By Peter Ricci
The U.S. mortgage markets and the housing market on the whole showed continued improvement in the latest Mortgage Delinquency Survey from the Mortgage Bankers Association (MBA), which studied delinquency and foreclosure rates across the country for the third quarter of 2012.
Overall, both mortgage delinquencies and home foreclosures improved from the second quarter and the third quarter of 2011, a positive sign for the housing market as it concludes a positive year.
MBA Mortgage Delinquency Survey – Improving Diagnosis
Of the many findings of the latest Mortgage Delinquency Survey, the MBA highlighted the following information:
- The overall delinquency rate for residential mortgage loans decreased by 18 basis points from the second to the third quarter, finishing the quarter at 7.40 percent; even better were yearly declines, which were 59 basis points.
- Similarly, the percentage of loans in foreclosure fell by 20 basis points quarterly and 36 points yearly; that’s the largest quarterly decrease in the history of the Mortgage Delinquency Survey, and the 4.07 percent of loans in foreclosure is the smallest amount since Q1 2009.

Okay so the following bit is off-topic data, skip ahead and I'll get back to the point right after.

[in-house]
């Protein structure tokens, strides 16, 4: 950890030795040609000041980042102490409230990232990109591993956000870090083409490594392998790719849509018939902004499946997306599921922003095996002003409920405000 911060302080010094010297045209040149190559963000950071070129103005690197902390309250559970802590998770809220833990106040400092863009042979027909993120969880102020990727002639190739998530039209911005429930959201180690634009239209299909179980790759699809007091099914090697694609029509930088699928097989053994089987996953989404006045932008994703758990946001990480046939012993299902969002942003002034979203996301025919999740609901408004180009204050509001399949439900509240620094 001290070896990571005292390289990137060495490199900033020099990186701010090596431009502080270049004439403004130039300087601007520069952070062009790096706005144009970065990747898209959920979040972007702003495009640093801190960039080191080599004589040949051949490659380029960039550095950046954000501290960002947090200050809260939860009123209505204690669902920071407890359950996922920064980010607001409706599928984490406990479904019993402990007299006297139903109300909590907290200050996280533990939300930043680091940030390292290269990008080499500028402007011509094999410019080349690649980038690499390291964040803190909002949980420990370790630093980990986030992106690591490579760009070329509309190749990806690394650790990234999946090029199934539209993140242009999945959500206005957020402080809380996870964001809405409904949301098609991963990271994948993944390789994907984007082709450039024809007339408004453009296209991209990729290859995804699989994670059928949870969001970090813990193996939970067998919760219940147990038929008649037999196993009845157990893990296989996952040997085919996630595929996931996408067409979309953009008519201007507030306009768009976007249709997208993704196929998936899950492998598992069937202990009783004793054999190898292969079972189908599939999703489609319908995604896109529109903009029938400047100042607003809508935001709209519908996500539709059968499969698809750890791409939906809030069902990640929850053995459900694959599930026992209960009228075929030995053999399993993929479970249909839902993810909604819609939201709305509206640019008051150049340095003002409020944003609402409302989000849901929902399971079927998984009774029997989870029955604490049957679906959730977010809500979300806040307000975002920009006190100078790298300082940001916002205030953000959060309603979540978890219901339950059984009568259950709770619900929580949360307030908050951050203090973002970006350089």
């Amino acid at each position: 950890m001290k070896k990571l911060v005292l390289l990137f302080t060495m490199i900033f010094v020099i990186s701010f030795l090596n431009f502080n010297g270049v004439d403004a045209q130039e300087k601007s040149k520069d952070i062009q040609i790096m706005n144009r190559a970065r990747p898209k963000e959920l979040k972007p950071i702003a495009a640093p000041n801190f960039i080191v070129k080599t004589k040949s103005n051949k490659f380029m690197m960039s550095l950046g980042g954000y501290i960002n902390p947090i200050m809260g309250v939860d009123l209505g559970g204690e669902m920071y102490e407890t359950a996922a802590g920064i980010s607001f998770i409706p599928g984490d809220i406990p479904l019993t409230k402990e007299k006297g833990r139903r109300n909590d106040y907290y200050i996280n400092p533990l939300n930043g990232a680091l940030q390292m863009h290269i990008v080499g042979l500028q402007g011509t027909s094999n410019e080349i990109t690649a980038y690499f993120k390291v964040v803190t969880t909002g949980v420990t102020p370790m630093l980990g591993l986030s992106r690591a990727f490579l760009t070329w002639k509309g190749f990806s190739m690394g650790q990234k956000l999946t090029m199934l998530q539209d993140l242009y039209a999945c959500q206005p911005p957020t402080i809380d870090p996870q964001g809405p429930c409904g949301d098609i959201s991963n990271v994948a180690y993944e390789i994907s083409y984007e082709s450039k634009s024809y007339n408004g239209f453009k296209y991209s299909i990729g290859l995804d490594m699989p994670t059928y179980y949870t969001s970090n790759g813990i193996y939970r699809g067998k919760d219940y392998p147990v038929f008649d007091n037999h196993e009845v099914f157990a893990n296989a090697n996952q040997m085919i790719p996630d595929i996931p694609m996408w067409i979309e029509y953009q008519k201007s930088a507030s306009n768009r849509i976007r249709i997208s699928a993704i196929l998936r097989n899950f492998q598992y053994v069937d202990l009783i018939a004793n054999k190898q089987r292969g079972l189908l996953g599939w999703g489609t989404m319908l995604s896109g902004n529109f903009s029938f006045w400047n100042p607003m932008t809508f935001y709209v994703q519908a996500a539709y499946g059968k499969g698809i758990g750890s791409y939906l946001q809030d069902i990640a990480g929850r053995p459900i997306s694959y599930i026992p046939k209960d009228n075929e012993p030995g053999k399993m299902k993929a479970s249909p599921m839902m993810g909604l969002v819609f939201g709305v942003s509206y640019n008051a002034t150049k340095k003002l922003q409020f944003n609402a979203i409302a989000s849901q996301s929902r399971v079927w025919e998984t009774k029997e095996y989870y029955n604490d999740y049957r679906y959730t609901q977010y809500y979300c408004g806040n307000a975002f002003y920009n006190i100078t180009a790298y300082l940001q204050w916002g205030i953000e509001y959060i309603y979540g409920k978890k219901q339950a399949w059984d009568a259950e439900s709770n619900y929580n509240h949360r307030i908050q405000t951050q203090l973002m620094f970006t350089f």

- The serious delinquency rate, perhaps the most important measure of all to watch, was also down by 28 basis points from the second quarter and an encouraging 86 basis points from the third quarter of 2011, bringing it to its lowest level since 2008.
Mike Fratantoni – A Continuing Housing Recovery
In a conference call with reporters on the survey, Mike Fratantoni, MBA’s vice president of research and economics, emphasized the marked improvement in the quality of residential mortgages, and how in the ensuing years following the housing downturn, the U.S.’ mortgage portfolio has grown stronger and stronger. The following chart, which he provided during his analysis, is a great example:
A quick translation – the green sections of the bars are loans from 2005 to 2007, and the red are for loans prior to 2005; so for the third quarter of 2012 bar (the one most to the right), 80 percent of the remaining delinquent mortgages were made before 2008, and just 20 percent were made afterwards. And as you can see, the proportion of those loans has only shrunk the last two years, contributing to what Fratantoni called a “persisting” housing recovery that he sees getting stronger with time.